Marquette Wire

Champions for Change seek to encourage social justice projects

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Marquette’s Social Innovation Initiative, Champions for Change, seeks to help make social justice-based ventures become a reality with four new projects underway.

The initiative, envisioned by its faculty advisor Jeff Snell, gained support from the Brady Corporation to fund the projects, which includes efforts from students, faculty and others outside Marquette.

The first project involves humanoid robots. Andrew Williams, the John P. Raynor, S.J., Distinguished Chair in Electrical and Computer Engineering, started the project in the fall of 2012 and through it created the Humanoid Engineering & Intelligent Robotics Lab.

“Being a Champion for Change means finding a societal or global problem to solve that you are passionate about, and apply whatever knowledge, talents, or gifts to help solve it,” Williams said in an email.

Students and faculty in the lab build humanoid robots designed to accomplish a variety of tasks. The first, ROSIE, was designed by Williams as a toy and teaching tool for kids to promote health and fitness.

ROSIE helped start the lab that now has students building other robots with parts from 3D printers. Two graduate students and 14 undergraduates work with Williams on these robots and are trying to assemble a team for RoboCup 2014, a robotic soccer competition following the World Cup this summer in Brazil.

Lars Olson, director of the Human Powered Nebulizer project, decided to use his engineering skills to help those with asthma in third-world countries without easy access to electricity.

Resembling the gears of a bicycle, the HPN uses a hand crank for power and then provides respiratory treatment through liquefied medicine. So far, 35 units were distributed, 15 were sent to El Salvador and 20 to Guatemala.

“The main inspiration for students in projects like this is the Jesuit mission of being women and men for others,” Olson said. “Also, by walking with the poor, MU engineers were able see how they could be a part of their lives and live for good.”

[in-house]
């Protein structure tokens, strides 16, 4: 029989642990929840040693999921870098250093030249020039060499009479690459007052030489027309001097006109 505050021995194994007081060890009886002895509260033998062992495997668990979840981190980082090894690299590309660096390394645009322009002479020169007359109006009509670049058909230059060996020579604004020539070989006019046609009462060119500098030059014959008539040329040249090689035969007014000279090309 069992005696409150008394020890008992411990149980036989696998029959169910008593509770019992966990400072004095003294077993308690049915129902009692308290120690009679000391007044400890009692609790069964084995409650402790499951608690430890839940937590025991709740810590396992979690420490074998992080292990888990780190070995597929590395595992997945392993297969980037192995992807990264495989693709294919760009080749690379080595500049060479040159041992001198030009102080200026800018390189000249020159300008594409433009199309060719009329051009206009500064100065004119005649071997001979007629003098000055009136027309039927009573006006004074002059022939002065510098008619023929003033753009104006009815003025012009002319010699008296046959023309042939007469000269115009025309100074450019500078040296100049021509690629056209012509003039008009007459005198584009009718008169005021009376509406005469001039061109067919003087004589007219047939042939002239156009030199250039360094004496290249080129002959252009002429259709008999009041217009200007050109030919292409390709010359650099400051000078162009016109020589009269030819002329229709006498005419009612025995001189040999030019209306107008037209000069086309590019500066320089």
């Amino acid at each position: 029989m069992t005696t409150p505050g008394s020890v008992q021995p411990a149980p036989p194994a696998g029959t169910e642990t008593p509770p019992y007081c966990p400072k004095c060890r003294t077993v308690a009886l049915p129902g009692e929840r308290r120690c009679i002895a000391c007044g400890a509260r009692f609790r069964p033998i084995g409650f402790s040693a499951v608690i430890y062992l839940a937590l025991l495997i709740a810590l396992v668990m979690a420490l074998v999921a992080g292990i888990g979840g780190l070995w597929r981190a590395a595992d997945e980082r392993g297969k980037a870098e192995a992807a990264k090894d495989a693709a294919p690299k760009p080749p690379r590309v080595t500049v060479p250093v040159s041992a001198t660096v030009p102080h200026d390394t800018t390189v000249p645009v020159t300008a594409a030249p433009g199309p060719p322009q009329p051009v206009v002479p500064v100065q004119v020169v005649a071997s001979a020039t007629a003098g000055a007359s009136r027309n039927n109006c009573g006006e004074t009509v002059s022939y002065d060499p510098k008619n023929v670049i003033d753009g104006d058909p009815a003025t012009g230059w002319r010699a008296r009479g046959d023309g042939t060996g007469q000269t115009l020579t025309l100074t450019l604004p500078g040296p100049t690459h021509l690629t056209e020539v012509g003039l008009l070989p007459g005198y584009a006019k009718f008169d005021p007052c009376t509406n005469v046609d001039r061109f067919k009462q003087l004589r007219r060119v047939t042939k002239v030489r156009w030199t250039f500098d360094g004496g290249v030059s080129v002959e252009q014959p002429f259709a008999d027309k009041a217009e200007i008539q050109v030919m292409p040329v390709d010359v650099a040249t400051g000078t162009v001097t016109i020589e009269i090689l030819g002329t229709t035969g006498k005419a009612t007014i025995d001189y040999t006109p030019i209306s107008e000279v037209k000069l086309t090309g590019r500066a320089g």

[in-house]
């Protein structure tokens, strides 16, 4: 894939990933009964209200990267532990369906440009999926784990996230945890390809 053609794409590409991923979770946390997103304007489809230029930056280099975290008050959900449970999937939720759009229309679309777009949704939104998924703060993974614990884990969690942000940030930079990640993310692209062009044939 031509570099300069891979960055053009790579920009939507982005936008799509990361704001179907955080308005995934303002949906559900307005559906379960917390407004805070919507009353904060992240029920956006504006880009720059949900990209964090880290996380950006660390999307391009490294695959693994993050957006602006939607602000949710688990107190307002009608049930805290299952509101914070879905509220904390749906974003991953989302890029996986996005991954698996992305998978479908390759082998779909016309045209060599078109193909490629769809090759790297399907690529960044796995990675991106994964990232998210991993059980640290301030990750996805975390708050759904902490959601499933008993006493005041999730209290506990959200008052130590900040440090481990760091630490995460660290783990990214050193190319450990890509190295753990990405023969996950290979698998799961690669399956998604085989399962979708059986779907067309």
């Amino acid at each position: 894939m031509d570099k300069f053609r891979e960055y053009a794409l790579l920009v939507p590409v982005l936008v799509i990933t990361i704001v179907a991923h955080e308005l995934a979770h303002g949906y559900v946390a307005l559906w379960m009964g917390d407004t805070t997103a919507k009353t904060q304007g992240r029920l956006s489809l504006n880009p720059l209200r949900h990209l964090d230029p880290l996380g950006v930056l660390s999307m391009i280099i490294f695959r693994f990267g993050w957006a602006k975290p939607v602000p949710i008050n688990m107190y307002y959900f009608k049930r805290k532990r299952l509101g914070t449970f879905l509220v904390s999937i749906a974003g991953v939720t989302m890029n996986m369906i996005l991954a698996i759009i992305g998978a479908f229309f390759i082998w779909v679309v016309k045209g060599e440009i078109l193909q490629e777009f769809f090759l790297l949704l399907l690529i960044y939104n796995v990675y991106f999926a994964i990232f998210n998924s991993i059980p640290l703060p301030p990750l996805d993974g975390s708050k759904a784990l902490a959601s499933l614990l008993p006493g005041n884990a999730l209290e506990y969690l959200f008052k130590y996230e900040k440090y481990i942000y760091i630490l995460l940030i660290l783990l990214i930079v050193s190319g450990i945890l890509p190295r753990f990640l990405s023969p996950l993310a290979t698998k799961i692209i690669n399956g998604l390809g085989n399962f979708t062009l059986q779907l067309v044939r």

Another project, H2OSCORE, is an application focusing on limiting water usage. H2OSCORE tracks the amount of water used in homes and college campuses. Then it tells if people are using too much water and gives a score to compare against others using the app.

McGee Young, an associate professor of political science and H2OSCORE’s developer, was named one of Milwaukee Business Journal’s 40 Under 40 for the project.

But not all of the projects involve technology. For example, Ryan Twaddle, a sophomore in the College of Arts & Sciences, submitted his Countries Without Cavities proposal last year and won the 2012 MU Social Innovation Design Contest. His project focuses on developing preventative measures and treatment techniques to provide dental healthcare to those who cannot afford it all over the world with a focus on the greater Milwaukee area.

“Often times we easily jump on a plane and take aid to other countries – which is important – but I believe that we must take care of our neighbors before we move on to a different community,” Twaddle said. “The most important part of Countries Without Cavities is that the change starts with the people in the community who want to provide care for one another.”

Twaddle said the purpose of the Champions for Change initiative is to highlight the work of students and faculty in the community in the community.

“I hope students and faculty at Marquette see the projects that each of the champions are working on and either reach out to learn how they can be a part of the solution or brainstorm ways to solve a problem they see in our community,” Twaddle added.

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